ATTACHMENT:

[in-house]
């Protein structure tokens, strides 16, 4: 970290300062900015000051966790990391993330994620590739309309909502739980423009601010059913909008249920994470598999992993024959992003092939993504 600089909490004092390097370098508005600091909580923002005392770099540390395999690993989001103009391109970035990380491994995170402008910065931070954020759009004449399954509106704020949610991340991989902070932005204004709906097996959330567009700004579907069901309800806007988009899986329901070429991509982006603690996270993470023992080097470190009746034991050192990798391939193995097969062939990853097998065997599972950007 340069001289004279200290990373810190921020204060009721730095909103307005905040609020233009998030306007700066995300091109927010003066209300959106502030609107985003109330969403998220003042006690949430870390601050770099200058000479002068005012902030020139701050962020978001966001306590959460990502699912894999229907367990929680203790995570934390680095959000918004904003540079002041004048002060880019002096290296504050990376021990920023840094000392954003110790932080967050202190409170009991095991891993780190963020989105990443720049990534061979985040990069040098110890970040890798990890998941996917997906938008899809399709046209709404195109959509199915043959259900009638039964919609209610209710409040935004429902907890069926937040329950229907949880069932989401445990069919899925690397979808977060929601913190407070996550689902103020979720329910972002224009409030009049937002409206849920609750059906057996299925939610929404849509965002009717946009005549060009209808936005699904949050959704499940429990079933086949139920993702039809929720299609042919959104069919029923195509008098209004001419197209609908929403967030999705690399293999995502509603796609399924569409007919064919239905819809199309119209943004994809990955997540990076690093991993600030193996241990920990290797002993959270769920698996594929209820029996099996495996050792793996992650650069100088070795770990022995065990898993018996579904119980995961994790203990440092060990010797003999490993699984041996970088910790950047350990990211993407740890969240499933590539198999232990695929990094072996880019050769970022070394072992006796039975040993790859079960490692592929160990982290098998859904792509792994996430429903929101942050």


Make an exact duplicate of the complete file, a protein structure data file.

[in-house]
């Protein structure tokens, strides 16, 4: 970290300062900015000051966790990391993330994620590739309309909502739980423009601010059913909008249920994470598999992993024959992003092939993504 600089909490004092390097370098508005600091909580923002005392770099540390395999690993989001103009391109970035990380491994995170402008910065931070954020759009004449399954509106704020949610991340991989902070932005204004709906097996959330567009700004579907069901309800806007988009899986329901070429991509982006603690996270993470023992080097470190009746034991050192990798391939193995097969062939990853097998065997599972950007 340069001289004279200290990373810190921020204060009721730095909103307005905040609020233009998030306007700066995300091109927010003066209300959106502030609107985003109330969403998220003042006690949430870390601050770099200058000479002068005012902030020139701050962020978001966001306590959460990502699912894999229907367990929680203790995570934390680095959000918004904003540079002041004048002060880019002096290296504050990376021990920023840094000392954003110790932080967050202190409170009991095991891993780190963020989105990443720049990534061979985040990069040098110890970040890798990890998941996917997906938008899809399709046209709404195109959509199915043959259900009638039964919609209610209710409040935004429902907890069926937040329950229907949880069932989401445990069919899925690397979808977060929601913190407070996550689902103020979720329910972002224009409030009049937002409206849920609750059906057996299925939610929404849509965002009717946009005549060009209808936005699904949050959704499940429990079933086949139920993702039809929720299609042919959104069919029923195509008098209004001419197209609908929403967030999705690399293999995502509603796609399924569409007919064919239905819809199309119209943004994809990955997540990076690093991993600030193996241990920990290797002993959270769920698996594929209820029996099996495996050792793996992650650069100088070795770990022995065990898993018996579904119980995961994790203990440092060990010797003999490993699984041996970088910790950047350990990211993407740890969240499933590539198999232990695929990094072996880019050769970022070394072992006796039975040993790859079960490692592929160990982290098998859904792509792994996430429903929101942050």